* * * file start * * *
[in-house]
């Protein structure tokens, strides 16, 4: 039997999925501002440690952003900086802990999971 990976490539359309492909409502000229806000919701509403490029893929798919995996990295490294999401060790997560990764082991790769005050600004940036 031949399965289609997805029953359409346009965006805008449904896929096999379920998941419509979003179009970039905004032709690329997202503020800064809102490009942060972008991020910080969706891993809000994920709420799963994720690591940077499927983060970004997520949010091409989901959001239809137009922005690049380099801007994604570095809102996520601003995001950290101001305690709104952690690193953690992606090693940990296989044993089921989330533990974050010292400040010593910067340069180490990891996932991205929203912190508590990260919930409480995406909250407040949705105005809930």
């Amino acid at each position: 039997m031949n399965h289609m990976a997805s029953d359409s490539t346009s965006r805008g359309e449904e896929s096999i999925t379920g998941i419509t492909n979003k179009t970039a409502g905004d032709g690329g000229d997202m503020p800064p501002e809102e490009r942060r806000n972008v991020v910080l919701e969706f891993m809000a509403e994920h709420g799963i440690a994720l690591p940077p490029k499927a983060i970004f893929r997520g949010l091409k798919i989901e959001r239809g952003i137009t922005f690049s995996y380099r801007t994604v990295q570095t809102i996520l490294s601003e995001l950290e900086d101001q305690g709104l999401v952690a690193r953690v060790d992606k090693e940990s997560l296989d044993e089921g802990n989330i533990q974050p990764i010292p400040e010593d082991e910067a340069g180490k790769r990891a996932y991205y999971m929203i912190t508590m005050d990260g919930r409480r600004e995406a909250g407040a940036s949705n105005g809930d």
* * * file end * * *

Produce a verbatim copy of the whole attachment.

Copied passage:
[in-house]
């Protein structure tokens, strides 16, 4: 039997999925501002440690952003900086802990999971 990976490539359309492909409502000229806000919701509403490029893929798919995996990295490294999401060790997560990764082991790769005050600004940036 031949399965289609997805029953359409346009965006805008449904896929096999379920998941419509979003179009970039905004032709690329997202503020800064809102490009942060972008991020910080969706891993809000994920709420799963994720690591940077499927983060970004997520949010091409989901959001239809137009922005690049380099801007994604570095809102996520601003995001950290101001305690709104952690690193953690992606090693940990296989044993089921989330533990974050010292400040010593910067340069180490990891996932991205929203912190508590990260919930409480995406909250407040949705105005809930």
């Amino acid at each position: 039997m031949n399965h289609m990976a997805s029953d359409s490539t346009s965006r805008g359309e449904e896929s096999i999925t379920g998941i419509t492909n979003k179009t970039a409502g905004d032709g690329g000229d997202m503020p800064p501002e809102e490009r942060r806000n972008v991020v910080l919701e969706f891993m809000a509403e994920h709420g799963i440690a994720l690591p940077p490029k499927a983060i970004f893929r997520g949010l091409k798919i989901e959001r239809g952003i137009t922005f690049s995996y380099r801007t994604v990295q570095t809102i996520l490294s601003e995001l950290e900086d101001q305690g709104l999401v952690a690193r953690v060790d992606k090693e940990s997560l296989d044993e089921g802990n989330i533990q974050p990764i010292p400040e010593d082991e910067a340069g180490k790769r990891a996932y991205y999971m929203i912190t508590m005050d990260g919930r409480r600004e995406a909250g407040a940036s949705n105005g809930d």